As always when it comes to me and Chris, we found something to debate about the entire game. I said to him early on that Mr. Met was the best mascot in baseball, maybe even in sports. I mean, you really can’t get better than a mascot with a giant baseball as a head.

He disagreed immediately, saying that other mascots were way better, including the Phillies’ Philly Fanatic. I laughed in his face for this ridiculousness. Trish, the manager of our team and a rabid Mets fans, said it was a no brainer. She said that she couldn’t even think of another mascot in sports, never mind one that was better than Mr. Met. When I mentioned the Philly Fanatic, she told us a story how she had taken her family to a Phillies-Mets game in Philadelphia where the Phillies mascot appeared to urinate on a gorilla wearing a Mets jersey. Our debate ended there, mainly because we were doing our best not to laugh at Trish telling us how scarred she had been. Feel free to weigh in, but I defy anyone to come up with a better mascot.

Chris and I also brought upon ourselves a slew of jokes about how we wore the same hats without any kind of advanced planning. I can’t remember how many times his fiancĂ© rolled her eyes at us, but it was constant throughout the evening. Chris was also sought out by a beer guy who admired his Transformers hooded sweatshirt. The guy then showed us the Autobot symbol and Deceptican symbol tattoos on his forearms. Not to be outdone, Chris showed off his Autobot tattoo on his calf. It had to be one of the nerdiest moments I’ve ever been apart of and that’s saying something.

The game actually ended up being really exciting. Hamels didn’t have a particularly good start, especially considering that Pelfrey ended up with two hits against him, including a double and RBI single. The Mets had numerous chances with the bases loaded to blow the game wide open, but failed to get a big hit. They ended up banging out 16 hits with only four runs to show for it. Utley ended up being the hero in the top of the 11th, smacking his second homerun of the game into the right field seats. The Mets went down quietly in the bottom of the evening.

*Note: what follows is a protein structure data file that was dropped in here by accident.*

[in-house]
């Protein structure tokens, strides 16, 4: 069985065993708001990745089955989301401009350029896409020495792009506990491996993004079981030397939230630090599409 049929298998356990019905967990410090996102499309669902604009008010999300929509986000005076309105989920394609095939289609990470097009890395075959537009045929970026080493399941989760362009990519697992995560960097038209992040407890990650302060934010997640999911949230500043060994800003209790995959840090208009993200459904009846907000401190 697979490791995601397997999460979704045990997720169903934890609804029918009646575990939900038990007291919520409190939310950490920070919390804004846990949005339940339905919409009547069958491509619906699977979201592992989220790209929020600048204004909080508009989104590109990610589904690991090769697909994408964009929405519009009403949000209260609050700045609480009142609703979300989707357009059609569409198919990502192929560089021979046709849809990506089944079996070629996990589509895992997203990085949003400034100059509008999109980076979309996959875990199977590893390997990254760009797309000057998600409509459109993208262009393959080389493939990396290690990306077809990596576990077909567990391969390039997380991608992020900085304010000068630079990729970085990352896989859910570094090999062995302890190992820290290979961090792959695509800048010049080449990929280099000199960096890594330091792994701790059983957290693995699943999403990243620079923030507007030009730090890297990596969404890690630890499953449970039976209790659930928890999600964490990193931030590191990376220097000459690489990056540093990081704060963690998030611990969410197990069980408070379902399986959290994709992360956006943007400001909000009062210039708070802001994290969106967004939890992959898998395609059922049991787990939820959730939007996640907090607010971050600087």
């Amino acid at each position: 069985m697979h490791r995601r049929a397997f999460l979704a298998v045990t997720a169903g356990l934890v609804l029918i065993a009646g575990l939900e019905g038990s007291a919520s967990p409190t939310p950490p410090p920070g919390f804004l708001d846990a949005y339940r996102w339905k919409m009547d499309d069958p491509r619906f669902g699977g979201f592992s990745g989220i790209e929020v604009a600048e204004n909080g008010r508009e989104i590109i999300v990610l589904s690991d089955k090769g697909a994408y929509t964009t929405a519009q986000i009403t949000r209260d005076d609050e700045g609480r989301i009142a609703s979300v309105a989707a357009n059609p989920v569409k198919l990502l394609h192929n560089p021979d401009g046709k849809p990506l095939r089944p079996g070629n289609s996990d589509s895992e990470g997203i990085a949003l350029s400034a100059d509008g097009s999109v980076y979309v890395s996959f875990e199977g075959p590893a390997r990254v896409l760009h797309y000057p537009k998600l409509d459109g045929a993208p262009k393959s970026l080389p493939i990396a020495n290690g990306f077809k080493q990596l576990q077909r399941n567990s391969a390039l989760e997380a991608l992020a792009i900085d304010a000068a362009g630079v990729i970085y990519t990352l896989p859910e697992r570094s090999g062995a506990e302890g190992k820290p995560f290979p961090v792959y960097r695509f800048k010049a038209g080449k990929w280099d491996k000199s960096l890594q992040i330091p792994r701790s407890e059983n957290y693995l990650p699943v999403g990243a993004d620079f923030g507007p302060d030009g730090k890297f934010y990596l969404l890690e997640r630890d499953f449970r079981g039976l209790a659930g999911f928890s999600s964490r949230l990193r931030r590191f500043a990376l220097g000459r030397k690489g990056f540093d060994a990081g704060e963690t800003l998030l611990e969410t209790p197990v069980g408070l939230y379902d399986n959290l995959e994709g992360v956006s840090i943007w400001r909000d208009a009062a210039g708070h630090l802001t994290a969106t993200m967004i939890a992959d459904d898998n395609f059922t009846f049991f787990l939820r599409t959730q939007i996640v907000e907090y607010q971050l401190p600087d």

After the Mets failed to score in the bottom of the tenth, most of our team hit the road. I stuck around until the end however and I got to thinking how much I missed watching baseball in person. After being spoiled at St. John’s, being able to see 60+ games a year at some of the best fields in the country, live baseball games have come few and far between. With the outrageous ticket prices in both stadiums, there’s no telling when my next game might be. It was all about the game during the last couple of innings and I could have sat there all night taking it all in. The constant drowning sound of 40,000 voices talking, cheering and laughing; the crunch of peanut shells under your feet and the taste of beer in your mouth; and the heavenly smell of hot dogs and sausage being grilled seemingly all around you (Noreasters feel free to supply your snide comment here).